Several U.S. legislators have criticized the Russian government for plans to effectively ban the Jehovah's Witnesses, a nontraditional Christian movement, as an "extremist" organization.
On March 15, Russia's Justice Ministry filed a claim with the country's Supreme Court, calling on it to designate the Administrative Center of Jehovah's Witnesses in Russia an "extremist" organization and liquidate the group's national headquarters and 395 local chapters in Russia.
Jehovah's Witnesses is a millenarian Christian group founded in the United States in the 1870s. It is known, among other things, for door-to-door preaching and refusing to perform military service, salute national flags or accept blood transfusions. Its adherents have frequently been persecuted by authoritarian governments, including that of the former Soviet Union.
"At stake in the upcoming court case is the legality and, perhaps, the survival of the Jehovah's Witnesses — and, in fact, basic religious freedom — throughout the Russian Federation," said Congressman Chris Smith, a New Jersey Republican who co-chairs the U.S. Helsinki Commission. "If the Supreme Court of Russia declares this faith group an extremist organization, it is an ominous sign for all believers and it marks a dark, sad day for all Russians."
Russia's Justice Ministry reported on its website last week that since 2009, it has identified 95 materials of "an extremist nature" that were brought into Russia and circulated in the country, according to the Tass news agency. Tass quoted the website saying, "As many as eight local cells of the organization were recognized to be extremist ones, banned and disbanded since 2009."
However, Anatoly Pchelintsev, chief editor of the magazine Religion and Law, said the accusations are incompatible with the principle of freedom of religion.
"Formally, the semblance of legitimacy is observed [by the Justice Ministry]," he told VOA's Russian Service. "However, there is actually no extremist activity and, in fact, it is baseless and bogus. There are multiple videotapes showing how banned literature is planted [on Jehovah's Witnesses]."
If the Supreme Court rules against Jehovah's Witnesses in Russia, its 175,000 followers face the threat of criminal prosecution.
That, according to Pchelintsev, would be "total madness."
"Of course, there will absolutely be prison sentences, just like it was in Taganrog [in southern Russia's Rostov region], where 15 innocent people were sentenced," he said. "But a majority [of the Jehovah's Witnesses] will go underground. They will also be congregating, praying and so on. Stalin couldn't do anything about them even though he deported them to the North. Hitler also couldn't do anything about them, even though he sent them to concentration camps and physically destroyed them."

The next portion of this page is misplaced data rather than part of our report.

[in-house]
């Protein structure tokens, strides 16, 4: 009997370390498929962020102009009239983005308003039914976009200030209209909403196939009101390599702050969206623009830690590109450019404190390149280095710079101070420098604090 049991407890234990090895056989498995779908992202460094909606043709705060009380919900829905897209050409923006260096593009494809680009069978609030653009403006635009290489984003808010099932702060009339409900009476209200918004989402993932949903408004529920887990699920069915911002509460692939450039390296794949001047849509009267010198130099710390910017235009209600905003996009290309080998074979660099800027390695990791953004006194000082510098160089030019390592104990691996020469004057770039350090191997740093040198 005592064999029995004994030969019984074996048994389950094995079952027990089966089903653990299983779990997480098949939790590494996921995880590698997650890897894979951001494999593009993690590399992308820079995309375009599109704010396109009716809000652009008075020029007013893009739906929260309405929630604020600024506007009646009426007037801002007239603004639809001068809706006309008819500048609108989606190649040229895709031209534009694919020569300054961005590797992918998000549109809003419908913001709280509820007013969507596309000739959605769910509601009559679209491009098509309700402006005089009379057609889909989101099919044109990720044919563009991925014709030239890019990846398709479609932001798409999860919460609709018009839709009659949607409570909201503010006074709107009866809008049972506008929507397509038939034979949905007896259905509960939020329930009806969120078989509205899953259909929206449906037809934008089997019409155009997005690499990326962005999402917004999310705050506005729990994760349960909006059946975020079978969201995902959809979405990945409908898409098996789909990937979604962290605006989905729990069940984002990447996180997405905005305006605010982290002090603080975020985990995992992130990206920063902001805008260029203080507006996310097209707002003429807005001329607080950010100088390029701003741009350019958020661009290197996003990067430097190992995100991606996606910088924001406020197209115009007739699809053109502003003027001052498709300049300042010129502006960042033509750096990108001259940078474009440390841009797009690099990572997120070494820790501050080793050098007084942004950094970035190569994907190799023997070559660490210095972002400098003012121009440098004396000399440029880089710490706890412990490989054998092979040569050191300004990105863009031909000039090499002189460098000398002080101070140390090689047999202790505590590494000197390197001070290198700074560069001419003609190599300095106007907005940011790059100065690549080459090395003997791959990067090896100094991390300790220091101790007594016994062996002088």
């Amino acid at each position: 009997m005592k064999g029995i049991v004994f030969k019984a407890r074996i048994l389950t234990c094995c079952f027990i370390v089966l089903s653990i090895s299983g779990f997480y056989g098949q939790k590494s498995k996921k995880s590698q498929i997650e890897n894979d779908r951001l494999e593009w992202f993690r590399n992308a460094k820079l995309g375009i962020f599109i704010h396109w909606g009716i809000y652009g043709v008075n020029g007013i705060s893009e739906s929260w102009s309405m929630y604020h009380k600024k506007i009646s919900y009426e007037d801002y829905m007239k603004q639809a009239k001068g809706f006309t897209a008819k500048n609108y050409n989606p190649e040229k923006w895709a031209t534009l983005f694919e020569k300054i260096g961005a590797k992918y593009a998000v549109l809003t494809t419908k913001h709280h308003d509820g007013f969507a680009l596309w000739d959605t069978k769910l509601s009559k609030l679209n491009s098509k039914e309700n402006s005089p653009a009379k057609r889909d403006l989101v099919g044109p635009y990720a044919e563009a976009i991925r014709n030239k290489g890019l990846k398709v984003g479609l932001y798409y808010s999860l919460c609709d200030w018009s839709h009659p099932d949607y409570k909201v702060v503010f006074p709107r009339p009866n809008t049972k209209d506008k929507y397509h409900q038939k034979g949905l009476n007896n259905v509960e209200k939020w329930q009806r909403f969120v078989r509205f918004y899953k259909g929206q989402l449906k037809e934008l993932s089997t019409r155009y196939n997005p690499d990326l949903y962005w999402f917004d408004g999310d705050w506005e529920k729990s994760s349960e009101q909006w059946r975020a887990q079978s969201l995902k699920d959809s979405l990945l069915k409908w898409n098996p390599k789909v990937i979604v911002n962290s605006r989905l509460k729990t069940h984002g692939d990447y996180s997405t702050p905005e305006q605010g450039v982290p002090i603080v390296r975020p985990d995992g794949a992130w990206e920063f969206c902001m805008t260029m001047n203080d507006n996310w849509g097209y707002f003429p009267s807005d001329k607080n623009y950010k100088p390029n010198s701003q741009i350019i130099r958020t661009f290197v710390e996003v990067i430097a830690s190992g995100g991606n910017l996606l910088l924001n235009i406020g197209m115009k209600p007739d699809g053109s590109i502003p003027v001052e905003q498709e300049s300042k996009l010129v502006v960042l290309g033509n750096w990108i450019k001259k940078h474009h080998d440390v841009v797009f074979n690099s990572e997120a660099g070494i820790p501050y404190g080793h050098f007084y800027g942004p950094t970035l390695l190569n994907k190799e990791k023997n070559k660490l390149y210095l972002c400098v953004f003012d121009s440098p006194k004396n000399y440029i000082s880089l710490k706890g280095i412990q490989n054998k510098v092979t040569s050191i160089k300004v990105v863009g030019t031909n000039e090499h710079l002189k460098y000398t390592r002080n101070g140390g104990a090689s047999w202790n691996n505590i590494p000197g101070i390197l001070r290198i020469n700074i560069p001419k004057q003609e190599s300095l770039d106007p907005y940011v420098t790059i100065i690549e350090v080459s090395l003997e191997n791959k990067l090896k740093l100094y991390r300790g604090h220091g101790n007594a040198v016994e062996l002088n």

Pchelintsev recalled that the Jehovah's Witnesses were recognized in the early 1990s as having been victims of political repression during the Soviet period, and received official documents to that effect.
"If they're being banned now, should their documents be revoked?" he asked. "And then, after a while, when a new president is elected, should they receive their documents back? It's a bizarre logic. We cannot live according to the constitution; we're constantly looking for an enemy, either external or internal."
Pchelintsev added: "You may not share their beliefs and there can be different attitudes toward them," he said. "However, from the standpoint of law and the constitution, they have every right to exist. Otherwise, we will become the first country in the modern world to ban the Jehovah's Witnesses."
Valery Borshchev, a veteran human rights activist and member of the Russian branch of the International Association of Religious Freedom, agrees that harassment of the Jehovah's Witnesses violates the principles of religious freedom.
"The Jehovah's Witnesses are not involved in any extremist activity," he told VOA. "Yes, they have some controversial views that confuse others — for example, the ban on blood transfusions. But it's a debatable issue."
In any case, said Borshchev, this has nothing to do with extremist activity.
"All the accusations against them are unfair and anti-constitutional," he said. "It violates the principles of the freedom of belief and conscience enshrined in the constitution."
According to Borshchev, those calling for the Jehovah's Witnesses to be banned do not understand the nature of religious organizations.
"They would do well to learn the history of religious movement in the Soviet Union, where nobody could do anything about the alternative churches," he said. "The same thing will happen now. More than that, this adversarial position will escalate the conflict. The members of the organization will feel like they have a mission and it will strengthen their rigor."
According to the Helsinki Final Act, which was signed by the 57 participating countries of the Organization for Security and Cooperation Europe (OSCE), including Russia, "the participating States will recognize and respect the freedom of the individual to profess and practice, alone or in community with others, religion or belief acting in accordance with the dictates of his own conscience."
VOA's Svetlana Cunningham contributed to this report, which was produced in collaboration with VOA's Russian Service.